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Caring for your mouth while sick

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Practise good hygiene

When you are sick, you know to cover your mouth when you cough or sneeze… Don’t forget to keep up your dental and toothbrush hygiene as well.

Choose sugar-free cough drops

Avoid ingredients like fructose or corn syrup. Many cough drops contain sugar, and it is like sucking on candy. Sugar is a culprit when it comes to cavities. The longer you keep a sugary cough drop in your mouth, the more time cavity-causing bacteria has to feast on that sugar, which produces the acid that can leave holes in your teeth.

Rinse after vomiting

One unfortunate side effect of stomach flu, among other illnesses, is vomiting. You might be tempted to brush your teeth right away, but it’s actually better to wait. When you vomit, stomach acids are coming in contact with your teeth and coating them. If you brush too soon, you’re just rubbing that acid all over the hard outer shell of your teeth.

Instead, swish with water, a diluted mouth rinse or a mixture of water and 1 tsp baking soda to help wash the acid away. Brush about 30 minutes later.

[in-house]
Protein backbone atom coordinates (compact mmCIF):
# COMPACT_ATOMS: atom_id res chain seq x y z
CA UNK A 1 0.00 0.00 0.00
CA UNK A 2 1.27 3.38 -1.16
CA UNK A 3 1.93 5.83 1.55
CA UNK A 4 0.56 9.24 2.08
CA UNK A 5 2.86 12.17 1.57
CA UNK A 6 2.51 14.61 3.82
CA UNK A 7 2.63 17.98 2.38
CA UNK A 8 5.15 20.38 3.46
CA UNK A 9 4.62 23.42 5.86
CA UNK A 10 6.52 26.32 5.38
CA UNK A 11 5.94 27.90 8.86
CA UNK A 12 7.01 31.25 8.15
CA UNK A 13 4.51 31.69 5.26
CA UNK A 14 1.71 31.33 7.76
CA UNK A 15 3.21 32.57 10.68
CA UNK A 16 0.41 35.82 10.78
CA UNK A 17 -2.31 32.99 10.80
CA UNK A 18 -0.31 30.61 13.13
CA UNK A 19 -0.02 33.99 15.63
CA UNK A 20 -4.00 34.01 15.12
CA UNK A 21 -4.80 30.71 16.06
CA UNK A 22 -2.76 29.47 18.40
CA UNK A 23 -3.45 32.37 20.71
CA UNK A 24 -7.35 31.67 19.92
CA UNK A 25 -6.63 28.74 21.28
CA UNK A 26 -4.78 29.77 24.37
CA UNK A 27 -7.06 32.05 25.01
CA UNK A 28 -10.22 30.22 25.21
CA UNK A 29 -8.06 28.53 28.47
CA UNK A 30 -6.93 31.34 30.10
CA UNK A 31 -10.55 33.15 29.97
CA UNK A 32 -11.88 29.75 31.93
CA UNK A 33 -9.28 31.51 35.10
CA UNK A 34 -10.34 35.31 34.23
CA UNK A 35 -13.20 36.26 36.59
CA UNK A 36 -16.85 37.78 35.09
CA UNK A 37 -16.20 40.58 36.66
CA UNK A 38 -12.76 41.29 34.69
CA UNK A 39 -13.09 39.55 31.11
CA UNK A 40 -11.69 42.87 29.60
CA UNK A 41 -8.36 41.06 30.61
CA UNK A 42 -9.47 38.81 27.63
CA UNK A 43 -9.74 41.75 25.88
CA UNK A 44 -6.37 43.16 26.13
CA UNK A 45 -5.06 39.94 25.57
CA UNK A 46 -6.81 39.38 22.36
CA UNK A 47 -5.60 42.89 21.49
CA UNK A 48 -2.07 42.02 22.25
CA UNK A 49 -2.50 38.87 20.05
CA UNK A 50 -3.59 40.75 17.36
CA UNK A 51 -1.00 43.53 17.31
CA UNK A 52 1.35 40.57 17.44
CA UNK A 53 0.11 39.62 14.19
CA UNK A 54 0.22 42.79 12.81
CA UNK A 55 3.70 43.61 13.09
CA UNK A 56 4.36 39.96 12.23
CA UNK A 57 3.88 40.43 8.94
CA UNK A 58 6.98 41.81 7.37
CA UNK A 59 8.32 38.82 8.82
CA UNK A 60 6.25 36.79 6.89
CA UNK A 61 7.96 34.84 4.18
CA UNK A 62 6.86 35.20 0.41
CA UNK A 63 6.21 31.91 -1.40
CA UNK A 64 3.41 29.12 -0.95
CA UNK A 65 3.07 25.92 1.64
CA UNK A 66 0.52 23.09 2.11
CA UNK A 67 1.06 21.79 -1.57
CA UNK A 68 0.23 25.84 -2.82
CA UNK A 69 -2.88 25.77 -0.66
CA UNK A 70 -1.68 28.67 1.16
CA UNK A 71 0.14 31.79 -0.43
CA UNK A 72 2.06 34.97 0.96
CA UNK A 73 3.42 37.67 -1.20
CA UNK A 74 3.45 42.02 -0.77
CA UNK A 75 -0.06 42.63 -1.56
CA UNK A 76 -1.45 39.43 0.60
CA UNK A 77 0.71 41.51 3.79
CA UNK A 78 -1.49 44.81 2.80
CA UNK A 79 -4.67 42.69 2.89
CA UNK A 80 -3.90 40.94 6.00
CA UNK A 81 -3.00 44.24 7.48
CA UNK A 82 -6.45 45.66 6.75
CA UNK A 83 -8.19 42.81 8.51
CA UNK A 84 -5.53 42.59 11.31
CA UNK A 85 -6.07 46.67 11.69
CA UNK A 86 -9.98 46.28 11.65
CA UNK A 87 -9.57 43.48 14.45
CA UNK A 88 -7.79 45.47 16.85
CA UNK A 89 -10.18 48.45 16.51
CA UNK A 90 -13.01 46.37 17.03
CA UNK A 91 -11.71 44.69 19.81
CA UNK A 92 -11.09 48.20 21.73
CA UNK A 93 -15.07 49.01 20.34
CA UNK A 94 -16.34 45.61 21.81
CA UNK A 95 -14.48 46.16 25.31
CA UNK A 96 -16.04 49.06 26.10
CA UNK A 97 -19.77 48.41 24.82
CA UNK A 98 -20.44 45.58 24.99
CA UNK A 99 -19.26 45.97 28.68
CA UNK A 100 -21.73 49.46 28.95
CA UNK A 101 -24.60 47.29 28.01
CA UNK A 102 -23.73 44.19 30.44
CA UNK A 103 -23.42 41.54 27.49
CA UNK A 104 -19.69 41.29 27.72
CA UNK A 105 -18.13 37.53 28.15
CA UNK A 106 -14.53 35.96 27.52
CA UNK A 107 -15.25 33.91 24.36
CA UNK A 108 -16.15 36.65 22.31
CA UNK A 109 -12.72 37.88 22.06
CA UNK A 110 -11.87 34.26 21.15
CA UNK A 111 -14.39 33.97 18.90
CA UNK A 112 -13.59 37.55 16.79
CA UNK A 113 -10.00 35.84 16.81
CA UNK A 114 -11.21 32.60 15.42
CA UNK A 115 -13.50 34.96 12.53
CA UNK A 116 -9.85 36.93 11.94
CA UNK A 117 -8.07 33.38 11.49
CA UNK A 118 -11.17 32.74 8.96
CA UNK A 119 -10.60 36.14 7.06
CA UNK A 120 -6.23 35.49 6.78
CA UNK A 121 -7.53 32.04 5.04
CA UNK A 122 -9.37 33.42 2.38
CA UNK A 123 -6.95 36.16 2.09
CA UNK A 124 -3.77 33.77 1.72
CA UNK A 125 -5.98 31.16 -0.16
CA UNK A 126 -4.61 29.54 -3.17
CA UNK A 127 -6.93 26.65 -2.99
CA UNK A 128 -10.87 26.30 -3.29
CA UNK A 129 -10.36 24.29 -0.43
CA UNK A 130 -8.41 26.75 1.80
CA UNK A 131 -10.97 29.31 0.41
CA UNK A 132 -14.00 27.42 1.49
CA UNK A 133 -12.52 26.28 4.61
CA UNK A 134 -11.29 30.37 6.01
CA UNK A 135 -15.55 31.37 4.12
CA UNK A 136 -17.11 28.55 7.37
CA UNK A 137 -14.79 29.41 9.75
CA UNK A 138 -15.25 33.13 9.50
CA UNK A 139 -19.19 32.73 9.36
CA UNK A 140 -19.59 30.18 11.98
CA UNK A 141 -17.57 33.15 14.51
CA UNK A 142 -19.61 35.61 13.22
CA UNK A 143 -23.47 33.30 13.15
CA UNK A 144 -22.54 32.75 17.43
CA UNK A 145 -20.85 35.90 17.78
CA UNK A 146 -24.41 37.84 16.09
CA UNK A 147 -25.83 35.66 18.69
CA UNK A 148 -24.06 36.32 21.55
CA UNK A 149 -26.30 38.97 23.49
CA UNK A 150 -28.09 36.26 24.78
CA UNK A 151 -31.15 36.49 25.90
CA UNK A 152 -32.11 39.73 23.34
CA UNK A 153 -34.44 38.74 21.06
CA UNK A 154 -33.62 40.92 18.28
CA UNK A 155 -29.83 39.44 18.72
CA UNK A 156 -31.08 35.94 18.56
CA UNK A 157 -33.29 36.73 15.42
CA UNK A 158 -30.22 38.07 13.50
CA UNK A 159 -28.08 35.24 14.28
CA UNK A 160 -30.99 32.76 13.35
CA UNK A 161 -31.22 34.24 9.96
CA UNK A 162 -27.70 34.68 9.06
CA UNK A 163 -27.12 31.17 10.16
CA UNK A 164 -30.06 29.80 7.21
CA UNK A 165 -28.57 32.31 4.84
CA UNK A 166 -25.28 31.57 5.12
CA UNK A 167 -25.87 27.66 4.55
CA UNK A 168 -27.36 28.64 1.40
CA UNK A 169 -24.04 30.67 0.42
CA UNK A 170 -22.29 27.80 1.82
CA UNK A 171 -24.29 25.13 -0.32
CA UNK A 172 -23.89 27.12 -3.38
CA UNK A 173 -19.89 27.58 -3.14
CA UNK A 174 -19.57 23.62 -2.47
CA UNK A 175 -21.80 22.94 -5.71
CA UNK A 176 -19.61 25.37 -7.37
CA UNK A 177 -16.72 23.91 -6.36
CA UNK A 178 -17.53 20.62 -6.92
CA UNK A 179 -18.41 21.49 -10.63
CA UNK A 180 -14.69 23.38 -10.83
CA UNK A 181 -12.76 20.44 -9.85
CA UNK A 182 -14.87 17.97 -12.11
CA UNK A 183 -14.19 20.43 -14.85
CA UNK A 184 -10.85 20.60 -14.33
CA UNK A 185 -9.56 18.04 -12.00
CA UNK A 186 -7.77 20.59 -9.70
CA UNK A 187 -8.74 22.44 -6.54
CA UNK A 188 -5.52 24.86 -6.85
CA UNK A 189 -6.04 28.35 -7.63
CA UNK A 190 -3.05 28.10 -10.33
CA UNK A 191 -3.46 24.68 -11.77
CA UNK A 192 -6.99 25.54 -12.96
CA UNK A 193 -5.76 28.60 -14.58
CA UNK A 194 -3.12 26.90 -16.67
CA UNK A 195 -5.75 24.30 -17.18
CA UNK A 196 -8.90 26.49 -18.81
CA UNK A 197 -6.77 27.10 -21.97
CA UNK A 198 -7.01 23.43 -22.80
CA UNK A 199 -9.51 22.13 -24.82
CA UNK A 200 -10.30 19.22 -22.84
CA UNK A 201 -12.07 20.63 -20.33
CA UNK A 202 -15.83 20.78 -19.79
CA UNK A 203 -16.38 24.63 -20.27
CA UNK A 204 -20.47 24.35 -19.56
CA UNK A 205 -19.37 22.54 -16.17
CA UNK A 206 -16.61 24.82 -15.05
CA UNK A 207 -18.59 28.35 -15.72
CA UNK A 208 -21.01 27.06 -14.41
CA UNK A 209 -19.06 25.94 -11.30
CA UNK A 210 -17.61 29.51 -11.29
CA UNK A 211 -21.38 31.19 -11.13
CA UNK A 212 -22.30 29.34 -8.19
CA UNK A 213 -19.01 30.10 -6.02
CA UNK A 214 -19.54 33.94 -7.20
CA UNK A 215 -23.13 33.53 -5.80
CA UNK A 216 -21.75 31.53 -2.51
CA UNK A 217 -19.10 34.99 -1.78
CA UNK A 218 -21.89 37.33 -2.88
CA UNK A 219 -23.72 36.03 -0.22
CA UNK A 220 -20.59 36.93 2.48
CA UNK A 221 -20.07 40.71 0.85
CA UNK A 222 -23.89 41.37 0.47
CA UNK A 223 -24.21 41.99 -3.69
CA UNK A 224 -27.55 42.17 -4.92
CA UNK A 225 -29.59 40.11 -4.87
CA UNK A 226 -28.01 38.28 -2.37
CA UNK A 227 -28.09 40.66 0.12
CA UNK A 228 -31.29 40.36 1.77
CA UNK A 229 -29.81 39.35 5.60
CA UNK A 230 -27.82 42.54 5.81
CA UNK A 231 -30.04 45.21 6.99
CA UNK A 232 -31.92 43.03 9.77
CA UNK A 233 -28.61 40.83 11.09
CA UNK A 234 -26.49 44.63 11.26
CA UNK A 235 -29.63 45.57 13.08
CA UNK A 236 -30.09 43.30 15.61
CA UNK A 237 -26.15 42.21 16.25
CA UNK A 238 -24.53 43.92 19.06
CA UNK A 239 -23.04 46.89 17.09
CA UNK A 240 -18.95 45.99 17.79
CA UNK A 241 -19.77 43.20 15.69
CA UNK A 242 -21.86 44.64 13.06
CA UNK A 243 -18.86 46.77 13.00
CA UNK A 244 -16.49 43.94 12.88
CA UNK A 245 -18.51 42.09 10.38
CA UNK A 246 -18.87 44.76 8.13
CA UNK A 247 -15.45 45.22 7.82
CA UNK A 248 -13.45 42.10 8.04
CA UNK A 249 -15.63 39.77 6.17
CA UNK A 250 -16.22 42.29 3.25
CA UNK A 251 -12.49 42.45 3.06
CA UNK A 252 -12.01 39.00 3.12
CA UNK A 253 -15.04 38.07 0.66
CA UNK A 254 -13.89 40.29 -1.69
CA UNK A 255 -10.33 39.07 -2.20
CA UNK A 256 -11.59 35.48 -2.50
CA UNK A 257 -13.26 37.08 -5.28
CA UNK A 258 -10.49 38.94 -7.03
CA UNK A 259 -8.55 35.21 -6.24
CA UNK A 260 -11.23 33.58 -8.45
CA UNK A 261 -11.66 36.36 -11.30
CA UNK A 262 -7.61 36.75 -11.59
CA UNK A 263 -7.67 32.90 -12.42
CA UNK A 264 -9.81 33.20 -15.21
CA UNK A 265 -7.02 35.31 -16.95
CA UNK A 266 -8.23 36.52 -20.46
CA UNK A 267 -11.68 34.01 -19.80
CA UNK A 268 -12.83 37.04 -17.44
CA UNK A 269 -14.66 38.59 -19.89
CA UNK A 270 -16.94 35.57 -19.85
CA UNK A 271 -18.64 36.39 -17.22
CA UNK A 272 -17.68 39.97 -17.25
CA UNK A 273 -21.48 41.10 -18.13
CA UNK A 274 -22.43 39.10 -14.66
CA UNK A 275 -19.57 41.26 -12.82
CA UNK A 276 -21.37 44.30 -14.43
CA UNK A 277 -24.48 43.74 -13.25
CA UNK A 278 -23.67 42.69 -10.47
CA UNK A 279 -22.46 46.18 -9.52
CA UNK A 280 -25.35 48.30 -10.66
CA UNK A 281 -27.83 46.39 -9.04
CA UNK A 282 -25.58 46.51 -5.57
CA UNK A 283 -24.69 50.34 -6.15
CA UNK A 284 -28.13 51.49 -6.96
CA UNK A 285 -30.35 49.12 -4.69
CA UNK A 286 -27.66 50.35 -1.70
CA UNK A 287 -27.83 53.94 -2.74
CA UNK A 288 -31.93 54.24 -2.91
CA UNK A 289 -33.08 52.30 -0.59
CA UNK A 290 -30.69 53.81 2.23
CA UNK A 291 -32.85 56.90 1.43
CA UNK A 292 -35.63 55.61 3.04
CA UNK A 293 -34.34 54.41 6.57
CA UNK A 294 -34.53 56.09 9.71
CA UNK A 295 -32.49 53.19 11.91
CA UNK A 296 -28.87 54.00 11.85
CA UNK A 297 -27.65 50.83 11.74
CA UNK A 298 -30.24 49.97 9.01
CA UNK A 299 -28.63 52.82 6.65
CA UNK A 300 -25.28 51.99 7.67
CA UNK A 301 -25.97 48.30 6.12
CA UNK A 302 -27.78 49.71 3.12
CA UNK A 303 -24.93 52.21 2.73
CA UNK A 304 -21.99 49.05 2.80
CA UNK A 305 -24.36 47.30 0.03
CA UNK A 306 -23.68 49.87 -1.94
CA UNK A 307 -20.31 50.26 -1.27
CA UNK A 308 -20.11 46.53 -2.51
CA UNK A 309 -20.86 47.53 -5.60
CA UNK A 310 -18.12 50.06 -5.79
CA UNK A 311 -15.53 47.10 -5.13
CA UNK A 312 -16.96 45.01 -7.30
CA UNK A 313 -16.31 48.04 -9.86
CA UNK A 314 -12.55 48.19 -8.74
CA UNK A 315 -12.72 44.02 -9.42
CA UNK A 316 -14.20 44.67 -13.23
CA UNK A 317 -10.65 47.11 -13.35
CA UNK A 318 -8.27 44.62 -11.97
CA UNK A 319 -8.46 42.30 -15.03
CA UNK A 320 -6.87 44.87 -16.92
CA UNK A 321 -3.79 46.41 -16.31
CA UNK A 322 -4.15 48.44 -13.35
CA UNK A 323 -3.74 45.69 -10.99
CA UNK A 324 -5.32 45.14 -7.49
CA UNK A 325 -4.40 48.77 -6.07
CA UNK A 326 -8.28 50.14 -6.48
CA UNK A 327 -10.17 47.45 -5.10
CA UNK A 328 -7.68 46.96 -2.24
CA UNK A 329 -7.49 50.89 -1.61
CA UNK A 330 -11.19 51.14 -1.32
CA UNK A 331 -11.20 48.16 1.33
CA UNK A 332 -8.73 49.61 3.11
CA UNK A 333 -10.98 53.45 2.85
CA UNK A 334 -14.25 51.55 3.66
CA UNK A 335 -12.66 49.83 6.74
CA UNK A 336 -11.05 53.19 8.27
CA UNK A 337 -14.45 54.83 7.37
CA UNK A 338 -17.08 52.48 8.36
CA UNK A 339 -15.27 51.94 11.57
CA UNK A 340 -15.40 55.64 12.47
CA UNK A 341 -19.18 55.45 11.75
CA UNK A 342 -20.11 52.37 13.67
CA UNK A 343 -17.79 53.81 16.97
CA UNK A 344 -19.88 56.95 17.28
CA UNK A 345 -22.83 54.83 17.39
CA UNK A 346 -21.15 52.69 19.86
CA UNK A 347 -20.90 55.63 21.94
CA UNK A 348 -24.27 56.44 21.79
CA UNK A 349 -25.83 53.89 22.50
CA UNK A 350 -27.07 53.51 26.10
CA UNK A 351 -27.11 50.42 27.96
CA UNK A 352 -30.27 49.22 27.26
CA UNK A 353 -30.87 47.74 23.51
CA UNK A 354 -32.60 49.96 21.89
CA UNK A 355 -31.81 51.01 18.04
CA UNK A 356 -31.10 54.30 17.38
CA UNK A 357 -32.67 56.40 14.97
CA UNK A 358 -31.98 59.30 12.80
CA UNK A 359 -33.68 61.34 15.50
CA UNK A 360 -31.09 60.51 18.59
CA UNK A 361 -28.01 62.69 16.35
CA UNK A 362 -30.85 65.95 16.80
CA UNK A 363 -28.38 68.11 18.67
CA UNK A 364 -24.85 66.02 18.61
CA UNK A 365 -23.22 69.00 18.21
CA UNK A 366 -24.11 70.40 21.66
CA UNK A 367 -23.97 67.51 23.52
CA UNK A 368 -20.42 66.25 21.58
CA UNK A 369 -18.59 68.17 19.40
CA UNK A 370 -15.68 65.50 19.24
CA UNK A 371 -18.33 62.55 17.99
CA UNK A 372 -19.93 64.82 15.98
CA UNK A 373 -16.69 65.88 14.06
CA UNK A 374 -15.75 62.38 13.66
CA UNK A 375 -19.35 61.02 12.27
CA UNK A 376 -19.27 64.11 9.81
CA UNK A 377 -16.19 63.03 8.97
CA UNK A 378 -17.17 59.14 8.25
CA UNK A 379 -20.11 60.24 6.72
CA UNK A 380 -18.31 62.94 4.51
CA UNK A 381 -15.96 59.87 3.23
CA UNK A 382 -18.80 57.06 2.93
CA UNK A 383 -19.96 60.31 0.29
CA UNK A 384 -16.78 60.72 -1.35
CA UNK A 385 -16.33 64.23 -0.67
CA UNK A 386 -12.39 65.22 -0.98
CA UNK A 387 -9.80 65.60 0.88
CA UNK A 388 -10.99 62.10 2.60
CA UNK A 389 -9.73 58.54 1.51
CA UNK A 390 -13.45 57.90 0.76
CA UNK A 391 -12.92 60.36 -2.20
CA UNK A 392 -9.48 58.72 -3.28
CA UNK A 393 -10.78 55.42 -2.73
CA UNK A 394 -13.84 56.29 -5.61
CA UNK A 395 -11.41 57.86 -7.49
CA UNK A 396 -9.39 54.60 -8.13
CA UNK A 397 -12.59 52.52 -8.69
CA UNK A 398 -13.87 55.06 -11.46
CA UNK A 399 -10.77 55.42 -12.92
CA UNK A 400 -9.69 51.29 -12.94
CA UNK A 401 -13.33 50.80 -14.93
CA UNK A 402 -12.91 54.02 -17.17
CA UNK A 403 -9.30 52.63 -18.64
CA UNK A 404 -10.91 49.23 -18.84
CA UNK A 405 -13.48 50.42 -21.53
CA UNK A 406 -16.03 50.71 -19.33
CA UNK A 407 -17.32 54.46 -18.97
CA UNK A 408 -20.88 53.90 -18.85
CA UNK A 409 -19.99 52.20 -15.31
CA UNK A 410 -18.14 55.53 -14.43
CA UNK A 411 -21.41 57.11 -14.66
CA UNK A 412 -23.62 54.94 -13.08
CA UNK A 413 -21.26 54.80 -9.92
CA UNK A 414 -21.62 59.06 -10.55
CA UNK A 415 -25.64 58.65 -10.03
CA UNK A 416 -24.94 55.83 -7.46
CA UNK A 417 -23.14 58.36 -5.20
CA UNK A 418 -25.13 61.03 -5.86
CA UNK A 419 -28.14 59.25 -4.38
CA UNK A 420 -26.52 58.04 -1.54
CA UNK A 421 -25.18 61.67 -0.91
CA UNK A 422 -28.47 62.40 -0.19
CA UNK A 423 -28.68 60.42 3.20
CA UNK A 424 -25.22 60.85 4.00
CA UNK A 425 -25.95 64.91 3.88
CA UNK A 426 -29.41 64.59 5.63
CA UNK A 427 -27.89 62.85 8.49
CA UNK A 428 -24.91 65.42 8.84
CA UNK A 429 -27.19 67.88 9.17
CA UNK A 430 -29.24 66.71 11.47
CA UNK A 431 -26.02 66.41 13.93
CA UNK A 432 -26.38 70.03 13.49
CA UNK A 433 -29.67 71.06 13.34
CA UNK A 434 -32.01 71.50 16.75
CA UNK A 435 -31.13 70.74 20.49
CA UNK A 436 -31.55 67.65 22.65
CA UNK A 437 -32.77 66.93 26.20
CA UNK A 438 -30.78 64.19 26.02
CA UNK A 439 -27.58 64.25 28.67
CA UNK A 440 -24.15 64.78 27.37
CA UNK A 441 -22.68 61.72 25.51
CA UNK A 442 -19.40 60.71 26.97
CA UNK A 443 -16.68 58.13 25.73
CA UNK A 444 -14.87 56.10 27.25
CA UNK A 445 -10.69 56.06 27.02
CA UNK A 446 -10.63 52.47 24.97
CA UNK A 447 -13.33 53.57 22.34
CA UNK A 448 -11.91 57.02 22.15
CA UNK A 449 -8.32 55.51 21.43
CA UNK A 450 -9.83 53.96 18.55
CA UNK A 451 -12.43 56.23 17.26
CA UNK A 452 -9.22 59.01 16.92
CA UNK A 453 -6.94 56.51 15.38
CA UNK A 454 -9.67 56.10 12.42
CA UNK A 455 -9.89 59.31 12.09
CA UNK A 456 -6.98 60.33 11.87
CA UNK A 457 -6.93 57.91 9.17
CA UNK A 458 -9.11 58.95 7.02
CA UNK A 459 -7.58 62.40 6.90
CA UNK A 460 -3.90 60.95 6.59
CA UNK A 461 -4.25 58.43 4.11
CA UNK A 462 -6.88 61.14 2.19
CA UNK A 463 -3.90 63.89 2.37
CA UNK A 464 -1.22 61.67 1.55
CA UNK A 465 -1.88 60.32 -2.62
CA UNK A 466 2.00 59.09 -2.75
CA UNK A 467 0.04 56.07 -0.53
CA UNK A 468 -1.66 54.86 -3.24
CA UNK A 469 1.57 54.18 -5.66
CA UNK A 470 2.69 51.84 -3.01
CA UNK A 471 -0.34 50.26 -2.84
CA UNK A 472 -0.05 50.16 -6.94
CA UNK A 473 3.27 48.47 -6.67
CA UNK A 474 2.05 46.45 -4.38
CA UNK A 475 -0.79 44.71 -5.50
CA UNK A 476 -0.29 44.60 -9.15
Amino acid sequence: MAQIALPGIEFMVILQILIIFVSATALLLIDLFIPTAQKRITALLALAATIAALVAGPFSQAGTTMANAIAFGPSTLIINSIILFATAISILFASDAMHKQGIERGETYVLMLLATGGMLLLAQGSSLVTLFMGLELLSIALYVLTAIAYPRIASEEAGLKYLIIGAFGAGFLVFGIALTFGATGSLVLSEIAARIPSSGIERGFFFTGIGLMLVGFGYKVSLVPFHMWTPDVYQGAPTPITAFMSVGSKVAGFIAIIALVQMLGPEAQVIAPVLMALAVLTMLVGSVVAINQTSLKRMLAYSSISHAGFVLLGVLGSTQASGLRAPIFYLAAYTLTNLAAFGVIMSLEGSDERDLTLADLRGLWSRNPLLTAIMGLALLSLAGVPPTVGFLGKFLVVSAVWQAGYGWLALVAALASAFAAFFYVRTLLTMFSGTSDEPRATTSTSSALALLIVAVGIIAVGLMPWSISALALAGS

Stay hydrated to avoid dry mouth

When you’re sick, you need plenty of fluids for many reasons. One is to prevent dry mouth. Not only is it uncomfortable – dry mouth can also put you at greater risk for cavities. The medications you might be taking for a cold or flu, such as antihistamines, decongestants or pain relievers, can also dry out your mouth, so drink plenty of water and suck on sugarless cough drops to keep that saliva flowing.

Choose the right fluids

When it comes to your mouth and your body, one beverage is always best. The safest thing to drink is water. Sports drinks might be recommended to replenish electrolytes when you are sick, but drink them in moderation and don’t make them a habit after you’ve recovered, because unless they are a sugar-free version, they contain a lot of sugar.

You might also want something to warm you up.

When you have a cold or the flu, you may want something comforting to get through it – like tea. Try not to add sugar or lemon if you can avoid it. Sugar will help to fuel cavity-causing bacteria, and lemon is acidic. It’s something to keep in mind once you’re feeling 100 per cent again, as well.

Dr Keith John

email: drkeithjohn@gmail.com

Clinic: Heritage Dental

Tel: 784-456-2220

Cell: 784-526-0752

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